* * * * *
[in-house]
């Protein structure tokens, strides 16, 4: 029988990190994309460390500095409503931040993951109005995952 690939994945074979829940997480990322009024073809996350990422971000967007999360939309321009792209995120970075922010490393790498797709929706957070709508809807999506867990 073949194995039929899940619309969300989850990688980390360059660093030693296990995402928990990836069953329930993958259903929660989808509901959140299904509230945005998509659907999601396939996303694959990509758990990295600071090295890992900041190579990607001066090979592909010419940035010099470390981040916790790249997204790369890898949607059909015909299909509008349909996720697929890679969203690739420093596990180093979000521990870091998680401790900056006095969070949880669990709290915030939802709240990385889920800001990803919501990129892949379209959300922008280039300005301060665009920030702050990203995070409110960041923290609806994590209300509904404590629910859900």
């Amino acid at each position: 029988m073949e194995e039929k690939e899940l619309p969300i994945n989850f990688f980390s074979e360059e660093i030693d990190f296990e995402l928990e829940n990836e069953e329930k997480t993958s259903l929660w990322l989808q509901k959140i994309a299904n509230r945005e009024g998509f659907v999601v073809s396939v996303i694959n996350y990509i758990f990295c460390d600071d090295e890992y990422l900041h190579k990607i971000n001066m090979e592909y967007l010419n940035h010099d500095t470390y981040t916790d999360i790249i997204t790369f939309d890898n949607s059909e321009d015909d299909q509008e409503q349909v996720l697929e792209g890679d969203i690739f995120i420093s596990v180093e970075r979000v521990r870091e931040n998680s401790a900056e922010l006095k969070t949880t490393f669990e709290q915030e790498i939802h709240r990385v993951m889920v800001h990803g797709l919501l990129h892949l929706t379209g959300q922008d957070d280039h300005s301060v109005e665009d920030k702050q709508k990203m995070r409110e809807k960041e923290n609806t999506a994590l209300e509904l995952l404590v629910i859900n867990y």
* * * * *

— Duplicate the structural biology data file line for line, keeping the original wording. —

[in-house]
């Protein structure tokens, strides 16, 4: 029988990190994309460390500095409503931040993951109005995952 690939994945074979829940997480990322009024073809996350990422971000967007999360939309321009792209995120970075922010490393790498797709929706957070709508809807999506867990 073949194995039929899940619309969300989850990688980390360059660093030693296990995402928990990836069953329930993958259903929660989808509901959140299904509230945005998509659907999601396939996303694959990509758990990295600071090295890992900041190579990607001066090979592909010419940035010099470390981040916790790249997204790369890898949607059909015909299909509008349909996720697929890679969203690739420093596990180093979000521990870091998680401790900056006095969070949880669990709290915030939802709240990385889920800001990803919501990129892949379209959300922008280039300005301060665009920030702050990203995070409110960041923290609806994590209300509904404590629910859900």
């Amino acid at each position: 029988m073949e194995e039929k690939e899940l619309p969300i994945n989850f990688f980390s074979e360059e660093i030693d990190f296990e995402l928990e829940n990836e069953e329930k997480t993958s259903l929660w990322l989808q509901k959140i994309a299904n509230r945005e009024g998509f659907v999601v073809s396939v996303i694959n996350y990509i758990f990295c460390d600071d090295e890992y990422l900041h190579k990607i971000n001066m090979e592909y967007l010419n940035h010099d500095t470390y981040t916790d999360i790249i997204t790369f939309d890898n949607s059909e321009d015909d299909q509008e409503q349909v996720l697929e792209g890679d969203i690739f995120i420093s596990v180093e970075r979000v521990r870091e931040n998680s401790a900056e922010l006095k969070t949880t490393f669990e709290q915030e790498i939802h709240r990385v993951m889920v800001h990803g797709l919501l990129h892949l929706t379209g959300q922008d957070d280039h300005s301060v109005e665009d920030k702050q709508k990203m995070r409110e809807k960041e923290n609806t999506a994590l209300e509904l995952l404590v629910i859900n867990y």